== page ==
The U.S. Constitution specifies that the President and Vice President of the United States are to be chosen every four years by a small group of people (currently 538) who are individually referred to as “presidential electors” and collectively referred to as the “Electoral College.”
The Constitution specifies that each state is entitled to one member of the Electoral College for each of its U.S. Representatives and U.S. Senators. Today, there are a total of 538 electoral votes in the Electoral College. This total corresponds to the 435 U.S. Representatives from the 50 states, plus the 100 U.S. Senators from the 50 states, plus the three members of the Electoral College to which the District of Columbia became entitled under the 23rd Amendment (ratified in 1961). Every 10 years, the 435 U.S. Representatives are reapportioned among the states in accordance with the latest federal census, thereby automatically reapportioning the membership of the Electoral College among the states.
Members of the Electoral College are chosen by each state and the District of Columbia on the Tuesday after the first Monday in November in presidential election years. Each political party nominates its own candidates (typically long-standing party activists, officeholders, or donors) for the position of presidential elector.
The 538 members of the Electoral College cast their votes for President and Vice President in meetings held in the 50 state capitals and the District of Columbia in mid-December of presidential election years. If all 538 electors are appointed, 270 electoral votes (i.e., a majority of 538 members of the Electoral College) are required to elect the President and the Vice President.
The date for the meeting of the Electoral College is established by federal election law (United States Code. Title 3, chapter 1, section 7). In 2004, the designated day for the meeting of the Electoral College was Monday, December 13. This statute was enacted in 1934 after the 20th Amendment changed the date for the presidential inauguration from March 4 to January 20.
The people have the right, under the U.S. Constitution, to vote for U.S. Representatives. The 17th Amendment (ratified in 1913) gave the people the right to vote for U.S. Senators (who were elected by state legislatures under the original Constitution). However, the people have no federal constitutional right to vote for President or Vice President or for their state’s members of the Electoral College. Instead, the Constitution (Article II, section 1, clause 2) provides:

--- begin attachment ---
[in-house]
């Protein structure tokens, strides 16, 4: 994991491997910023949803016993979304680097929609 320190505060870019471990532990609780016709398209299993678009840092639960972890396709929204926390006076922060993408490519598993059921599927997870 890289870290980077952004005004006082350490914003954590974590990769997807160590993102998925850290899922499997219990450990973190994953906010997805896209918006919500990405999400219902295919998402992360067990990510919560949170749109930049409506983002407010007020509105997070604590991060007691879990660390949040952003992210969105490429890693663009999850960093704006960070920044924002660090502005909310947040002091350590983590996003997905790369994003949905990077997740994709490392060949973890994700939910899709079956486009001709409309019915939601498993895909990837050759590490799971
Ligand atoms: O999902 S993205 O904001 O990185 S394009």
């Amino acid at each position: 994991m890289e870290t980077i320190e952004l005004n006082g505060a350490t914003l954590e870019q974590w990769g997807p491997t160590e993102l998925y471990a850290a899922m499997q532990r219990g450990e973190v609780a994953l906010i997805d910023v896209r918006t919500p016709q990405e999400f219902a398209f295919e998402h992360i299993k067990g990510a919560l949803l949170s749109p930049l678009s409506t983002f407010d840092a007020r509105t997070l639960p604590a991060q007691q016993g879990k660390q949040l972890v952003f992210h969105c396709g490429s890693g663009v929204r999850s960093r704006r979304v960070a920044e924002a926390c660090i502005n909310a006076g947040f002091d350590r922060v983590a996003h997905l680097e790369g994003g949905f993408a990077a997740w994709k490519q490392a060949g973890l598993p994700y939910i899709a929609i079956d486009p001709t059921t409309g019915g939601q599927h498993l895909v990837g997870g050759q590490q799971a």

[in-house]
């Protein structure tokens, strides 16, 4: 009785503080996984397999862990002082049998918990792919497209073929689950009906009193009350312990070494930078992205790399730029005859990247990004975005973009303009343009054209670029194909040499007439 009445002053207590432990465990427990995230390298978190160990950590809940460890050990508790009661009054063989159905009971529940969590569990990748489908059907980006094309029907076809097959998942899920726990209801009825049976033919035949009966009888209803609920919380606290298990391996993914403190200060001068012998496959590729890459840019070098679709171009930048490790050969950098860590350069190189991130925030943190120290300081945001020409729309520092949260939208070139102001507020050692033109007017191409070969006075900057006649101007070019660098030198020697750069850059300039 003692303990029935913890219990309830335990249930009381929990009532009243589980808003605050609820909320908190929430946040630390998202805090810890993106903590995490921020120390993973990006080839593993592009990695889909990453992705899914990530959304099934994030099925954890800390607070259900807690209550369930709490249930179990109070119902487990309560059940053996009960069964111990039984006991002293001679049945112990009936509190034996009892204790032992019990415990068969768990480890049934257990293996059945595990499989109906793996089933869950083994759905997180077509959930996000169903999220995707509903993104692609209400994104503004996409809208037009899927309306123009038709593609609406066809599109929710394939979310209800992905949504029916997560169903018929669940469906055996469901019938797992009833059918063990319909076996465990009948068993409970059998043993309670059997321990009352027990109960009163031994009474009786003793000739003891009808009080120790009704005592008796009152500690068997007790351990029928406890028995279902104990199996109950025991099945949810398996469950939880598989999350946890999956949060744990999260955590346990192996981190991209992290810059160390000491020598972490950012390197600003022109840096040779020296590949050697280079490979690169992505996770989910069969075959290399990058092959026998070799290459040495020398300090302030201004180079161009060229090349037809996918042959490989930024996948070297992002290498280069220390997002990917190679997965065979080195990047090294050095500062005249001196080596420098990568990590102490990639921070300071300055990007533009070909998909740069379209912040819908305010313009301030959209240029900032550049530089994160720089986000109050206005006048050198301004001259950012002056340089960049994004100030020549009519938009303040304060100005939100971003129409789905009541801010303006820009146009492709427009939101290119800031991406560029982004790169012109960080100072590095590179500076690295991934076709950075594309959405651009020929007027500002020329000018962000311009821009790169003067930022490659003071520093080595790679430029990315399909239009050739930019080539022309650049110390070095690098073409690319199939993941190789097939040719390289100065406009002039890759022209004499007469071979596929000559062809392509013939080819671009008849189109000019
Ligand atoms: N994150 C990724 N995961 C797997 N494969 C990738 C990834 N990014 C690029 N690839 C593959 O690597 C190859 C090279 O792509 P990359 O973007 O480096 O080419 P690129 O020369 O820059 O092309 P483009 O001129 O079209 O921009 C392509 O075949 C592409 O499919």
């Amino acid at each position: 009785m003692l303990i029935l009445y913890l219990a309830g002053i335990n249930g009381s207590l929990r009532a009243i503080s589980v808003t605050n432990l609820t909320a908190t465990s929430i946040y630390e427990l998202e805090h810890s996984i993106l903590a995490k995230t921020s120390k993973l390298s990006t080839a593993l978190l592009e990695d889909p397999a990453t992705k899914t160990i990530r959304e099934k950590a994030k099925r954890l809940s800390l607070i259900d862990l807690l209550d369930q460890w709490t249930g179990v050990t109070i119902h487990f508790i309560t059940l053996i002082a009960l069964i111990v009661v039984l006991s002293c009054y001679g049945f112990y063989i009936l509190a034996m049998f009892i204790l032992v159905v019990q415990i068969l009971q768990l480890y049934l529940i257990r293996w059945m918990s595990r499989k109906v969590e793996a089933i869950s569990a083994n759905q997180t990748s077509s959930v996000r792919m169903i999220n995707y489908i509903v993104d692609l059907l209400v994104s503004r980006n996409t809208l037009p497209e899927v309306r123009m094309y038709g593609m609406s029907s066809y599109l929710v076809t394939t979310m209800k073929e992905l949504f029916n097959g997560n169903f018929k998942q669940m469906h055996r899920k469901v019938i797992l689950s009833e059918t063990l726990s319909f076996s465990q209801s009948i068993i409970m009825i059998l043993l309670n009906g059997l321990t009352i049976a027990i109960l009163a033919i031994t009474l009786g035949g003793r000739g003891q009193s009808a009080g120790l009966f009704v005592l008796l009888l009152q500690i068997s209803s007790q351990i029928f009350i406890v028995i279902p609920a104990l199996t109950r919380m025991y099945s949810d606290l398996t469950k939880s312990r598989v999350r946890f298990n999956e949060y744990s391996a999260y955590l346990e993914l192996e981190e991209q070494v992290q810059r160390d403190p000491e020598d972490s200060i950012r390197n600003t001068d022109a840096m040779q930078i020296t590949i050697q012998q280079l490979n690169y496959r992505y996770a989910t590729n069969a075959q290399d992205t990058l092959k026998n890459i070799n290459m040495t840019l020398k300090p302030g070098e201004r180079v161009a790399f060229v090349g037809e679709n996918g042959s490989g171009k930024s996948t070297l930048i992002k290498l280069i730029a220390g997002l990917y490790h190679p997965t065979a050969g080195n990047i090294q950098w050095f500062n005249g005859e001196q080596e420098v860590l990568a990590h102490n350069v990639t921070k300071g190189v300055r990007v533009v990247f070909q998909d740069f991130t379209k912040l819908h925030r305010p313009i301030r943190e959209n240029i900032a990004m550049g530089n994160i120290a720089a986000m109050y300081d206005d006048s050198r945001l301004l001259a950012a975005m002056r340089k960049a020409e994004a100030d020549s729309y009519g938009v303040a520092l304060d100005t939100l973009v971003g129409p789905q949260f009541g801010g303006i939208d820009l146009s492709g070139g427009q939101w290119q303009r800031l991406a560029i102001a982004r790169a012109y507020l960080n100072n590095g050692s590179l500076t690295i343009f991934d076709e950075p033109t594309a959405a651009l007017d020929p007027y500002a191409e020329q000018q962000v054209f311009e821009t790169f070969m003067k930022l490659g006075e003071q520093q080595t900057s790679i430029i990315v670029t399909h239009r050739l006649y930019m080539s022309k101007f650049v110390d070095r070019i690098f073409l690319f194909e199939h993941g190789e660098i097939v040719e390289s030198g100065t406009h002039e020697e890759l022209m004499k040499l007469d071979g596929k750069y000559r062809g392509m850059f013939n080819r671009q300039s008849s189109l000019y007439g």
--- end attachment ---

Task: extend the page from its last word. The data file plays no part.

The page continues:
“Each State shall appoint, in such Manner as the Legislature thereof may direct, a Number of Electors, equal to the whole Number of Senators and Representatives to which the State may be entitled in the Congress….”
As the U.S. Supreme Court observed in the 1892 case of McPherson v. Blacker:
“The constitution does not provide that the appointment of electors shall be by popular vote, nor that the electors shall be voted for upon a general ticket, nor that the majority of those who exercise the elective franchise can alone choose the electors.” …
“In short, the appointment and mode of appointment of electors belong exclusively to the states under the constitution of the United States.”
In 2000, the U.S. Supreme Court in Bush v. Gore reiterated the principle that the people have no federal constitutional right to vote for President or Vice President or for their state’s members of the Electoral College..
“The individual citizen has no federal constitutional right to vote for electors for the President of the United States unless and until the state legislature chooses a statewide election as the means to implement its power to appoint members of the Electoral College.”
The Constitution’s delegation of power to the states to choose the manner of selecting their members of the Electoral College is unusually unconstrained. It contrasts significantly with the limitations contained in the Constitution on state power over the manner of conducting congressional elections (Article II, section 4, clause 1).
“The Times, Places and Manner of holding Elections for Senators and Representatives, shall be prescribed in each State by the Legislature thereof; but the Congress may at any time by Law make or alter such Regulations….”
In a 1919 case involving a state statute entitled “An act granting to women the right to vote for presidential electors,” the Maine Supreme Judicial Court wrote (In re Opinion of the Justices):
“[E]ach state is thereby clothed with the absolute power to appoint electors in such manner as it may see fit, without any interference or control on the part of the federal government, except, of course, in case of attempted discrimination as to race, color, or previous condition of servitude….”